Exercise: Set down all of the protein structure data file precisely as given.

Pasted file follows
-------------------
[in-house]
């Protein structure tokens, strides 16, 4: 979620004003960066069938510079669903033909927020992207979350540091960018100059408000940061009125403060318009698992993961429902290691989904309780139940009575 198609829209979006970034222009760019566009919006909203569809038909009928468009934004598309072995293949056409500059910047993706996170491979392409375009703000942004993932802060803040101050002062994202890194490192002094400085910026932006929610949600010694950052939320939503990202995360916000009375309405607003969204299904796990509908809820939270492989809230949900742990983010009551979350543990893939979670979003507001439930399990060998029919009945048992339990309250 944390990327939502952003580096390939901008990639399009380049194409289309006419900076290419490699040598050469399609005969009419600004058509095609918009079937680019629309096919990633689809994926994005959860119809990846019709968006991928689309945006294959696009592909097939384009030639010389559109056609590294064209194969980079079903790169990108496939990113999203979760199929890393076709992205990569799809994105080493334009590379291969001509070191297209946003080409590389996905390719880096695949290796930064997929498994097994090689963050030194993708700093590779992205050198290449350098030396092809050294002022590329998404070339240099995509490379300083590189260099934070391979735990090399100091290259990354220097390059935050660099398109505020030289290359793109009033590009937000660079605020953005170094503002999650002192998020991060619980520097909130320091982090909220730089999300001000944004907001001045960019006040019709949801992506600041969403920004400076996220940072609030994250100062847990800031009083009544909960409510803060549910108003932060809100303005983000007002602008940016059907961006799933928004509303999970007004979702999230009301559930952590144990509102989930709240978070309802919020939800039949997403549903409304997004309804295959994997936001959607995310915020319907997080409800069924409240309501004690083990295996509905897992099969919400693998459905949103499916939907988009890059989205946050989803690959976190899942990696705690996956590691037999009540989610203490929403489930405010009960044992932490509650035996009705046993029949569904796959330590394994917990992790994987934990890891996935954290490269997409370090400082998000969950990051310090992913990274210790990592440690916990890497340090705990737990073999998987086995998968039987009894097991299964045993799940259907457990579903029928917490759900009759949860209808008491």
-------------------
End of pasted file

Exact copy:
[in-house]
């Protein structure tokens, strides 16, 4: 979620004003960066069938510079669903033909927020992207979350540091960018100059408000940061009125403060318009698992993961429902290691989904309780139940009575 198609829209979006970034222009760019566009919006909203569809038909009928468009934004598309072995293949056409500059910047993706996170491979392409375009703000942004993932802060803040101050002062994202890194490192002094400085910026932006929610949600010694950052939320939503990202995360916000009375309405607003969204299904796990509908809820939270492989809230949900742990983010009551979350543990893939979670979003507001439930399990060998029919009945048992339990309250 944390990327939502952003580096390939901008990639399009380049194409289309006419900076290419490699040598050469399609005969009419600004058509095609918009079937680019629309096919990633689809994926994005959860119809990846019709968006991928689309945006294959696009592909097939384009030639010389559109056609590294064209194969980079079903790169990108496939990113999203979760199929890393076709992205990569799809994105080493334009590379291969001509070191297209946003080409590389996905390719880096695949290796930064997929498994097994090689963050030194993708700093590779992205050198290449350098030396092809050294002022590329998404070339240099995509490379300083590189260099934070391979735990090399100091290259990354220097390059935050660099398109505020030289290359793109009033590009937000660079605020953005170094503002999650002192998020991060619980520097909130320091982090909220730089999300001000944004907001001045960019006040019709949801992506600041969403920004400076996220940072609030994250100062847990800031009083009544909960409510803060549910108003932060809100303005983000007002602008940016059907961006799933928004509303999970007004979702999230009301559930952590144990509102989930709240978070309802919020939800039949997403549903409304997004309804295959994997936001959607995310915020319907997080409800069924409240309501004690083990295996509905897992099969919400693998459905949103499916939907988009890059989205946050989803690959976190899942990696705690996956590691037999009540989610203490929403489930405010009960044992932490509650035996009705046993029949569904796959330590394994917990992790994987934990890891996935954290490269997409370090400082998000969950990051310090992913990274210790990592440690916990890497340090705990737990073999998987086995998968039987009894097991299964045993799940259907457990579903029928917490759900009759949860209808008491």